Studies demonstrate access to quality treatment and to psychosocial services can improve the lives of clients diagnosed with serious mental illnesses such as bipolar disorder and schizophrenia. Mental health professionals play an important role as they implement policies and procedures and provide access to services and to medications. Little is known about whether mental health professionals hold stigmatizing attitudes about people with mental illnesses, if these attitudes are related to their knowledge and skills in support of rehabilitation, or about the determinants of such attitudes. By contrast, a significant investment has been made to understand the prevalence and determinants of public conceptions of mental illness. This study proposes to compare the attitudes of mental health professionals to a national probability sample of adults (18 or older) living in non- institutional arrangements in the U.S. using case vignettes utilized in the 2006 mental health module of the General Social Survey (GSS). Innovative measures of unconscious or implicit social cognition were developed for this study to assess possible negative bias towards people with mental illness as mental health professionals may be particularly vulnerable to social desirability bias expressed in their attitudes about clients. We propose a secondary data analysis of individual and contextual determinants of potentially stigmatizing attitudes and of the skills and knowledge needed by mental health professionals to support rehabilitation. Data are from a 35 minute web-based survey of a representative sample of clinicians serving outpatient clients in Washington State's public mental health system. Seventy two percent of the agencies approached participated in the study and 862 staff responded, a 49.3% response rate. The survey contained the GSS case vignettes, two five minute Implicit Association Tests, designed using standard methodology to assess unconscious attitudes related to the competence and curability of individuals with mental illness relative to individuals with physical illness, and included a validated measure of treatment competencies. Mental health professionals were clustered within employment contexts that may be predictive of their knowledge, skills and attitudes. We also measured individual factors that may be associated with the attitudes of mental health professionals including their treatment credentials, employment and personal experiences with mental illness. The resulting research will contribute to understanding the prevalence and determinants of stigmatizing attitudes among mental health professionals.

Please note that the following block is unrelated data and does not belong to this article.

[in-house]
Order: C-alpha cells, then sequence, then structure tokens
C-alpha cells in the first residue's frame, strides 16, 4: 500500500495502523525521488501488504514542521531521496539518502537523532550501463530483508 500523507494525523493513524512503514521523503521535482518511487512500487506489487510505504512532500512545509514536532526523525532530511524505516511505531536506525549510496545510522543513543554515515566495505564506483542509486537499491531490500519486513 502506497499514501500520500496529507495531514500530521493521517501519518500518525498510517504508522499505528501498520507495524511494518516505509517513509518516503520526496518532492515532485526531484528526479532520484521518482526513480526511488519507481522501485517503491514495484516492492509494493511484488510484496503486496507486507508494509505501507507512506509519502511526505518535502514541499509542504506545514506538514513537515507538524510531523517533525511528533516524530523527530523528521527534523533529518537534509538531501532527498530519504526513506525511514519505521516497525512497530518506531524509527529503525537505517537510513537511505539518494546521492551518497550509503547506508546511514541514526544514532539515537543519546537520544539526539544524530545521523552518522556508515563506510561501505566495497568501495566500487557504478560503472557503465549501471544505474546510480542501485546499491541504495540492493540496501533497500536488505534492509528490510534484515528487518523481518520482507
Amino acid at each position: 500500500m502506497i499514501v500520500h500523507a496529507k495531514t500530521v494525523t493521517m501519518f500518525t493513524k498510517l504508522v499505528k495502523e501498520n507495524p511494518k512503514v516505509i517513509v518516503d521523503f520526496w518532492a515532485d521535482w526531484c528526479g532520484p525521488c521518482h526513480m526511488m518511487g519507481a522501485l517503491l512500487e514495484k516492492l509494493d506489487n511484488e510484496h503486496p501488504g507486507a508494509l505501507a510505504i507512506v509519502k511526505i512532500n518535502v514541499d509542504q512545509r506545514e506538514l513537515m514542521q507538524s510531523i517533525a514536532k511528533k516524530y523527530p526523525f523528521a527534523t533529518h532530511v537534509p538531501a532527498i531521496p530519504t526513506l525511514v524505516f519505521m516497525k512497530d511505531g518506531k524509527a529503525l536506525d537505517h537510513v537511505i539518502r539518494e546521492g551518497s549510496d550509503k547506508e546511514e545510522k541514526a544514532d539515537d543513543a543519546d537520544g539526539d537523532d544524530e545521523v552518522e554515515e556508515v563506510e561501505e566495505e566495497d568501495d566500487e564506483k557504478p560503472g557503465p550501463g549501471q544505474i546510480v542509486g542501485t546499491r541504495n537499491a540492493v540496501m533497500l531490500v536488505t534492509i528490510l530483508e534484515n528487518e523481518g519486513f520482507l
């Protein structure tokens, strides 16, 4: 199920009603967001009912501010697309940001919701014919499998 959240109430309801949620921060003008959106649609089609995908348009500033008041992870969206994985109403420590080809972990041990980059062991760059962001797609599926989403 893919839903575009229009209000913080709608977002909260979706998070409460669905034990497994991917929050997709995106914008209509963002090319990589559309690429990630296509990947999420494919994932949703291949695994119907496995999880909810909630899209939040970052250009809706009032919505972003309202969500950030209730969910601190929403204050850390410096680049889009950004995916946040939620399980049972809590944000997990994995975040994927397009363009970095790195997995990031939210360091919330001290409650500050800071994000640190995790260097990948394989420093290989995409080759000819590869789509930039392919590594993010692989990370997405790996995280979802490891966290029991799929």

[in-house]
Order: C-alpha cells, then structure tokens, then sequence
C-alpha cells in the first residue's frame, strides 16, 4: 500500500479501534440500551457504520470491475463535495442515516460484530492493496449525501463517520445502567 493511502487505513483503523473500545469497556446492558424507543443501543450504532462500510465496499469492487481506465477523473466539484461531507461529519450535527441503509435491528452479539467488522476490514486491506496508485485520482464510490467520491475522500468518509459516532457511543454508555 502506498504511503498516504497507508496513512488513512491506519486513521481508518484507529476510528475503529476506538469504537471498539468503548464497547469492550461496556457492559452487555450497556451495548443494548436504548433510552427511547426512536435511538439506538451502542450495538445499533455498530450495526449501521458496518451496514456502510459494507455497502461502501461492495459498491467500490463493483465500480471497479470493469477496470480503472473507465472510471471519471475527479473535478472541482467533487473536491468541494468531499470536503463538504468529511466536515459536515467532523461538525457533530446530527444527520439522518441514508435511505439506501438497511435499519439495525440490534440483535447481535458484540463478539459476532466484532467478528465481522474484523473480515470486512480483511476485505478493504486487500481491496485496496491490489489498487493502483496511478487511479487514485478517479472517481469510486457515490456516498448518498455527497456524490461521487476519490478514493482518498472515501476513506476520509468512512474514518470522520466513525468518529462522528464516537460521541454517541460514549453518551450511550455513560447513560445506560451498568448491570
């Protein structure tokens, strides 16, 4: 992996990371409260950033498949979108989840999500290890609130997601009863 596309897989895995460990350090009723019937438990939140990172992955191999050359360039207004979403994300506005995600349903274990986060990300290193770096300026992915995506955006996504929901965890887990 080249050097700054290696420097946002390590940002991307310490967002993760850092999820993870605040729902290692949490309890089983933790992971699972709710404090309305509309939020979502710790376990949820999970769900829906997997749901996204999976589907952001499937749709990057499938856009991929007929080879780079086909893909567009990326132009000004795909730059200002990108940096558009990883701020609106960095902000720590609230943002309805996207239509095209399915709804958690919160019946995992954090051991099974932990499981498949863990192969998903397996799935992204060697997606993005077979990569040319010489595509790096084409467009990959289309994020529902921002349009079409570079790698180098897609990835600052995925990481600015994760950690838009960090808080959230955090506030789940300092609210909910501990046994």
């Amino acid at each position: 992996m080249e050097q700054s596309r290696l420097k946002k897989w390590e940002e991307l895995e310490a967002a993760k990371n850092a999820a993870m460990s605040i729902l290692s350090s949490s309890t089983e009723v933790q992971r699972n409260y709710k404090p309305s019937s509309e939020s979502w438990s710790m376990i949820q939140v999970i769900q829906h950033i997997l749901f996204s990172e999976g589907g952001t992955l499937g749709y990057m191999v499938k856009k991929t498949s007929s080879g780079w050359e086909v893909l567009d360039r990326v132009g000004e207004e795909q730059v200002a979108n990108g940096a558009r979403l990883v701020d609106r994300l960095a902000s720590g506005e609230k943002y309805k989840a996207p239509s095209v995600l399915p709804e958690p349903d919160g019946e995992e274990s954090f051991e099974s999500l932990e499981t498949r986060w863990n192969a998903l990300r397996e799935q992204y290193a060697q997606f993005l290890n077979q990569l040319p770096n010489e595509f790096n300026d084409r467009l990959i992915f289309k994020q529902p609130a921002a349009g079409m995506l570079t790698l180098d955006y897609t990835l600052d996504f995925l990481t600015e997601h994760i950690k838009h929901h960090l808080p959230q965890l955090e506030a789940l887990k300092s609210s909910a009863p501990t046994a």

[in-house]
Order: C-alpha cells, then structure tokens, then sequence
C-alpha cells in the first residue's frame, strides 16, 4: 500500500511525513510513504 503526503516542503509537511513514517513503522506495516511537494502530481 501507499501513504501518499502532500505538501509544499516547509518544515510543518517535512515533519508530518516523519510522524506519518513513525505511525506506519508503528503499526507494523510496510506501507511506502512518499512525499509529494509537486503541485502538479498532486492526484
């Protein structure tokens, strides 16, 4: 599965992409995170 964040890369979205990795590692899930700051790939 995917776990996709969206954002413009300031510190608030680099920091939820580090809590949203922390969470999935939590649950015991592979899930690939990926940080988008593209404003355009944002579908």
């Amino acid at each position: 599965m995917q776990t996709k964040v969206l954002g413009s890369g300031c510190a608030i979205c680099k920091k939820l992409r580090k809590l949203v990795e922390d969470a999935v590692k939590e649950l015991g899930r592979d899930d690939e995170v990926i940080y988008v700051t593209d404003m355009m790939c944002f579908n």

This objective of this secondary data analysis project is to assess the prevalence and determinants of potentially stigmatizing attitudes held by mental health professionals to aide in the improvement of service delivery for clients with mental illness. Strengths include the significance of the topic, the well qualified research team.
|Stuber, Jennifer P; Rocha, Anita; Christian, Ann et al. (2014) Conceptions of mental illness: attitudes of mental health professionals and the general public. Psychiatr Serv 65:490-7|